In awe of the written word
By Dawn Cohen
PLUCKY rural bookshopowners like Ballina's Ian Duncan are thriving in a market that has felled many of their overseas counterparts.
Internet purchasing through Amazon.Com combined with the discounting power of bookshop superstores like Borders is destroying many independent booksellers in the US and the UK.
But like many independent rural Australian stores, Mr Duncan's Ballina Quays Book Exchange survives on canny purchasing and personal service.
His eclectic collection includes a multivolume History of Australia at War by historian C.W Bean for $400, a cult magazine on witchcraft and books for under a dollar.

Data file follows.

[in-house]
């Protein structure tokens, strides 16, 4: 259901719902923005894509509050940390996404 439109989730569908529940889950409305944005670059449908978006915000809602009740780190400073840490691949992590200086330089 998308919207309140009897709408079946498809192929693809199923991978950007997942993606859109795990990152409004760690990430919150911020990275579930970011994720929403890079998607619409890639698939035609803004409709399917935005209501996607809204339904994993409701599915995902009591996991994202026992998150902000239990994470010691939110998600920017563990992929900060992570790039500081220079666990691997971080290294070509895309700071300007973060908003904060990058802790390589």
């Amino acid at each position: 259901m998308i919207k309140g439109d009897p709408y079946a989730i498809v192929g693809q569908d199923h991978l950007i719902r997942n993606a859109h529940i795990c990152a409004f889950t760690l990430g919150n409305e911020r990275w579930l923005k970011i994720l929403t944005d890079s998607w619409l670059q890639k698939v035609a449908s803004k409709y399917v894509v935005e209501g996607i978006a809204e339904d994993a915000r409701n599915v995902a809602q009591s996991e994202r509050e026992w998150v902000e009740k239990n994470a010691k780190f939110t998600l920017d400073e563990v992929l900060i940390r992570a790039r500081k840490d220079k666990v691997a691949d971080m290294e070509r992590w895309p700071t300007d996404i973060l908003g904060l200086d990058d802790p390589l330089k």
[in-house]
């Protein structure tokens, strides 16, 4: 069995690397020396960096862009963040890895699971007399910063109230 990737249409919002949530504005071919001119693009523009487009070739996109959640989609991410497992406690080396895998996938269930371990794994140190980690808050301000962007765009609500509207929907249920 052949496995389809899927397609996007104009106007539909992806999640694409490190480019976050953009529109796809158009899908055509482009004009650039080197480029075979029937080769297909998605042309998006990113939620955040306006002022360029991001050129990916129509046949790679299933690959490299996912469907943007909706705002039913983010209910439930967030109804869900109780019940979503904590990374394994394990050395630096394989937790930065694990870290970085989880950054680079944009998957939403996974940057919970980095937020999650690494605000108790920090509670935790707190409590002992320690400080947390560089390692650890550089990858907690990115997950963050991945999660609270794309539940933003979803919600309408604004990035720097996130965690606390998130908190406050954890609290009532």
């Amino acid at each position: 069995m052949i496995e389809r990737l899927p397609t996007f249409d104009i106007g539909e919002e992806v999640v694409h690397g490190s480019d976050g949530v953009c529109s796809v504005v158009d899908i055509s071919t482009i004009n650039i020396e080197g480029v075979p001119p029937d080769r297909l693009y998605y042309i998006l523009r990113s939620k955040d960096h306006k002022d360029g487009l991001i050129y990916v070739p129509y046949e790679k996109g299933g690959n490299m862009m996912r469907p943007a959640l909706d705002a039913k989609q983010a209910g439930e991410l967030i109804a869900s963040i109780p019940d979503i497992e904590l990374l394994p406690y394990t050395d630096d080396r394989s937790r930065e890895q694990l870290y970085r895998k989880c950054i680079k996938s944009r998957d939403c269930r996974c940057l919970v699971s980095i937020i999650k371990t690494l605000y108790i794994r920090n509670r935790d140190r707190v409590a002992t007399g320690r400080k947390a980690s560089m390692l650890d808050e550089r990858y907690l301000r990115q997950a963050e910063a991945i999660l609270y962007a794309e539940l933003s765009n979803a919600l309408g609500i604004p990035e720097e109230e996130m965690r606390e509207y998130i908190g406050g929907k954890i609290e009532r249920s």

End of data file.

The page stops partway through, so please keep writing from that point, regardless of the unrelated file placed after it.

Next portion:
"You have to be willing to go out of your way to help the customer, " said Mr Duncan, a former school principal from the Northern Territory.
"You also have to know your market ? what is popular now and what was sold in the past.
"We don't compete with the superstores, we provide something else altogether."
That 'something else' is palpable as you step into his modest space in Ballina West Shopping Centre.
Without computers, trendy down-lights, promotional posters or even a cash register you are transported into a time when a reverence for the written word matched or even transcended the financial imperative for book sellers.
"The most important qualification for this job is loving the books," said the 61-year-old, who opened the business seven months ago.
"But we have set a goal of being profitable within 12 months, and it is goal we are reaching already."
Mr Duncan chose Ballina to set up his shop after retiring from education because he had family in the area.